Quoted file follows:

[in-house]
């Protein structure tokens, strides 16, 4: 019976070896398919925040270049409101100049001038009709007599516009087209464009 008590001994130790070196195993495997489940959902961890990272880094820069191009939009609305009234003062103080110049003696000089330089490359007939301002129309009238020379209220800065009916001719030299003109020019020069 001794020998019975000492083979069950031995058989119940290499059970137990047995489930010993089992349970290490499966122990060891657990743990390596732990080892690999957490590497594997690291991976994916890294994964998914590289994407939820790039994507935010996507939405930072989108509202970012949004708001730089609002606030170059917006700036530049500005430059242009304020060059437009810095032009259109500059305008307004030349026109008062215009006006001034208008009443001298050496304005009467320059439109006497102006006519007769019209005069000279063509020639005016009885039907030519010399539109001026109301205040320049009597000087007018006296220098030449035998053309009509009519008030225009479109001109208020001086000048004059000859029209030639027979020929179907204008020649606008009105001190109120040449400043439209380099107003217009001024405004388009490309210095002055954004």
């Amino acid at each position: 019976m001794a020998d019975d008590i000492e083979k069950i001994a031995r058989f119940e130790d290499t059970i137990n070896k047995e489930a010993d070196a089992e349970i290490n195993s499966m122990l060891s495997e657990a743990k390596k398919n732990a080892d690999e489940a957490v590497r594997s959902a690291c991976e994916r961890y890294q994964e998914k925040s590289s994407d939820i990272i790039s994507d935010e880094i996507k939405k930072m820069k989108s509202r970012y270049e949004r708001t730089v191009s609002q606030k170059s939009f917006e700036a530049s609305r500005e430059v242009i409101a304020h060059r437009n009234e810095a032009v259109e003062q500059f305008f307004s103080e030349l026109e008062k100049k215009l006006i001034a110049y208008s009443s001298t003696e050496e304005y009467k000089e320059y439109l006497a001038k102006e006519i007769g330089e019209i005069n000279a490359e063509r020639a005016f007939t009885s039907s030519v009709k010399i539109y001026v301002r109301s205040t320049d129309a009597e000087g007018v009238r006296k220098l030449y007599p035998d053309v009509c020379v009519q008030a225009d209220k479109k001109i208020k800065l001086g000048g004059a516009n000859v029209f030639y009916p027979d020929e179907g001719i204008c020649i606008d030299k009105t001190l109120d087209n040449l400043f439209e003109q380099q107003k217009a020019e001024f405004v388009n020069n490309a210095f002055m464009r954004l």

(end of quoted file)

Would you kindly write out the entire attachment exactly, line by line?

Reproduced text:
[in-house]
């Protein structure tokens, strides 16, 4: 019976070896398919925040270049409101100049001038009709007599516009087209464009 008590001994130790070196195993495997489940959902961890990272880094820069191009939009609305009234003062103080110049003696000089330089490359007939301002129309009238020379209220800065009916001719030299003109020019020069 001794020998019975000492083979069950031995058989119940290499059970137990047995489930010993089992349970290490499966122990060891657990743990390596732990080892690999957490590497594997690291991976994916890294994964998914590289994407939820790039994507935010996507939405930072989108509202970012949004708001730089609002606030170059917006700036530049500005430059242009304020060059437009810095032009259109500059305008307004030349026109008062215009006006001034208008009443001298050496304005009467320059439109006497102006006519007769019209005069000279063509020639005016009885039907030519010399539109001026109301205040320049009597000087007018006296220098030449035998053309009509009519008030225009479109001109208020001086000048004059000859029209030639027979020929179907204008020649606008009105001190109120040449400043439209380099107003217009001024405004388009490309210095002055954004």
């Amino acid at each position: 019976m001794a020998d019975d008590i000492e083979k069950i001994a031995r058989f119940e130790d290499t059970i137990n070896k047995e489930a010993d070196a089992e349970i290490n195993s499966m122990l060891s495997e657990a743990k390596k398919n732990a080892d690999e489940a957490v590497r594997s959902a690291c991976e994916r961890y890294q994964e998914k925040s590289s994407d939820i990272i790039s994507d935010e880094i996507k939405k930072m820069k989108s509202r970012y270049e949004r708001t730089v191009s609002q606030k170059s939009f917006e700036a530049s609305r500005e430059v242009i409101a304020h060059r437009n009234e810095a032009v259109e003062q500059f305008f307004s103080e030349l026109e008062k100049k215009l006006i001034a110049y208008s009443s001298t003696e050496e304005y009467k000089e320059y439109l006497a001038k102006e006519i007769g330089e019209i005069n000279a490359e063509r020639a005016f007939t009885s039907s030519v009709k010399i539109y001026v301002r109301s205040t320049d129309a009597e000087g007018v009238r006296k220098l030449y007599p035998d053309v009509c020379v009519q008030a225009d209220k479109k001109i208020k800065l001086g000048g004059a516009n000859v029209f030639y009916p027979d020929e179907g001719i204008c020649i606008d030299k009105t001190l109120d087209n040449l400043f439209e003109q380099q107003k217009a020019e001024f405004v388009n020069n490309a210095f002055m464009r954004l």